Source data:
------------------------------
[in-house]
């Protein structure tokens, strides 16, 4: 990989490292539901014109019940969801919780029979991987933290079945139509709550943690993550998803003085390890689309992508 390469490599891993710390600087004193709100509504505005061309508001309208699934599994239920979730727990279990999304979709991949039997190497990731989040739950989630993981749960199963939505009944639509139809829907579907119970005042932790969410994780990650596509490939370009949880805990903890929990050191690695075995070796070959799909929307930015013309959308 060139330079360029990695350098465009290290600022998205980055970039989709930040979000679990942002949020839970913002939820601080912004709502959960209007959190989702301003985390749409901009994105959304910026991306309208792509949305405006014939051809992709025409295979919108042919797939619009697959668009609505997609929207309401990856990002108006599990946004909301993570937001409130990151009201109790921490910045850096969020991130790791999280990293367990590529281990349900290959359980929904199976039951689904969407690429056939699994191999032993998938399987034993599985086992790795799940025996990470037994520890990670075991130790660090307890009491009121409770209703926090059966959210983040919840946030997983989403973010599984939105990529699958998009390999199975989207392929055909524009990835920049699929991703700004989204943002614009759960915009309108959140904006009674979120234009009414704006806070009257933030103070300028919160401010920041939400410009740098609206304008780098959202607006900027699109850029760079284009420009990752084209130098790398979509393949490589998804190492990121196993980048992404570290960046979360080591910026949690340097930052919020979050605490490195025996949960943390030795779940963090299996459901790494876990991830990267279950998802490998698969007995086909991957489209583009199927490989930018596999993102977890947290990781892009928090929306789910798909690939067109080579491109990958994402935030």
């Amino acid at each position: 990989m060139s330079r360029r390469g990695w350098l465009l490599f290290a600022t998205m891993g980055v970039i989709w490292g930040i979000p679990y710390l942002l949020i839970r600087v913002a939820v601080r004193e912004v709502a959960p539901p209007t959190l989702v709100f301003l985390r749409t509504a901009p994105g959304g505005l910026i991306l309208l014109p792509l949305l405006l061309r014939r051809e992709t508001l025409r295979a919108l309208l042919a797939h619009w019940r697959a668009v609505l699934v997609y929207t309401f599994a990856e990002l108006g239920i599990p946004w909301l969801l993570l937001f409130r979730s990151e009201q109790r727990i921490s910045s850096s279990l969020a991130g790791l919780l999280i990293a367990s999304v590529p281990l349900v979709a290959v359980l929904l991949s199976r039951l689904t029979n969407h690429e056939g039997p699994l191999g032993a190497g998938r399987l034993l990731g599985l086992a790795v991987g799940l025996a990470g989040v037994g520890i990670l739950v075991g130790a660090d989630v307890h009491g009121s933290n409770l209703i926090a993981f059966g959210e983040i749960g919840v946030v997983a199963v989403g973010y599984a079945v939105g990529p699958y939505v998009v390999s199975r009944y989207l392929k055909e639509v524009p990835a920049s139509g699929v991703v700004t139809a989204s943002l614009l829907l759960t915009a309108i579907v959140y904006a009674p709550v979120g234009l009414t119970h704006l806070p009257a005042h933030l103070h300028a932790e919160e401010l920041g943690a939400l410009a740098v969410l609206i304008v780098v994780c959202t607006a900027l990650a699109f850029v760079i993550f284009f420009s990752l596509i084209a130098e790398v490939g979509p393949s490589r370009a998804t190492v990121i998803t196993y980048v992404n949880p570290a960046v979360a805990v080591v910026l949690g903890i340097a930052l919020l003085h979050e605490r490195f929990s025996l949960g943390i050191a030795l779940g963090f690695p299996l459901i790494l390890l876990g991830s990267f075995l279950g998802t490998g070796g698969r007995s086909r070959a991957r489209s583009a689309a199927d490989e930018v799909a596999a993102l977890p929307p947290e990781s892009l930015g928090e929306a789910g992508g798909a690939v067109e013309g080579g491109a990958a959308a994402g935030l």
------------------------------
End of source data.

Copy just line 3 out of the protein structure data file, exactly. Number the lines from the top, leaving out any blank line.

């Amino acid at each position: 990989m060139s330079r360029r390469g990695w350098l465009l490599f290290a600022t998205m891993g980055v970039i989709w490292g930040i979000p679990y710390l942002l949020i839970r600087v913002a939820v601080r004193e912004v709502a959960p539901p209007t959190l989702v709100f301003l985390r749409t509504a901009p994105g959304g505005l910026i991306l309208l014109p792509l949305l405006l061309r014939r051809e992709t508001l025409r295979a919108l309208l042919a797939h619009w019940r697959a668009v609505l699934v997609y929207t309401f599994a990856e990002l108006g239920i599990p946004w909301l969801l993570l937001f409130r979730s990151e009201q109790r727990i921490s910045s850096s279990l969020a991130g790791l919780l999280i990293a367990s999304v590529p281990l349900v979709a290959v359980l929904l991949s199976r039951l689904t029979n969407h690429e056939g039997p699994l191999g032993a190497g998938r399987l034993l990731g599985l086992a790795v991987g799940l025996a990470g989040v037994g520890i990670l739950v075991g130790a660090d989630v307890h009491g009121s933290n409770l209703i926090a993981f059966g959210e983040i749960g919840v946030v997983a199963v989403g973010y599984a079945v939105g990529p699958y939505v998009v390999s199975r009944y989207l392929k055909e639509v524009p990835a920049s139509g699929v991703v700004t139809a989204s943002l614009l829907l759960t915009a309108i579907v959140y904006a009674p709550v979120g234009l009414t119970h704006l806070p009257a005042h933030l103070h300028a932790e919160e401010l920041g943690a939400l410009a740098v969410l609206i304008v780098v994780c959202t607006a900027l990650a699109f850029v760079i993550f284009f420009s990752l596509i084209a130098e790398v490939g979509p393949s490589r370009a998804t190492v990121i998803t196993y980048v992404n949880p570290a960046v979360a805990v080591v910026l949690g903890i340097a930052l919020l003085h979050e605490r490195f929990s025996l949960g943390i050191a030795l779940g963090f690695p299996l459901i790494l390890l876990g991830s990267f075995l279950g998802t490998g070796g698969r007995s086909r070959a991957r489209s583009a689309a199927d490989e930018v799909a596999a993102l977890p929307p947290e990781s892009l930015g928090e929306a789910g992508g798909a690939v067109e013309g080579g491109a990958a959308a994402g935030l």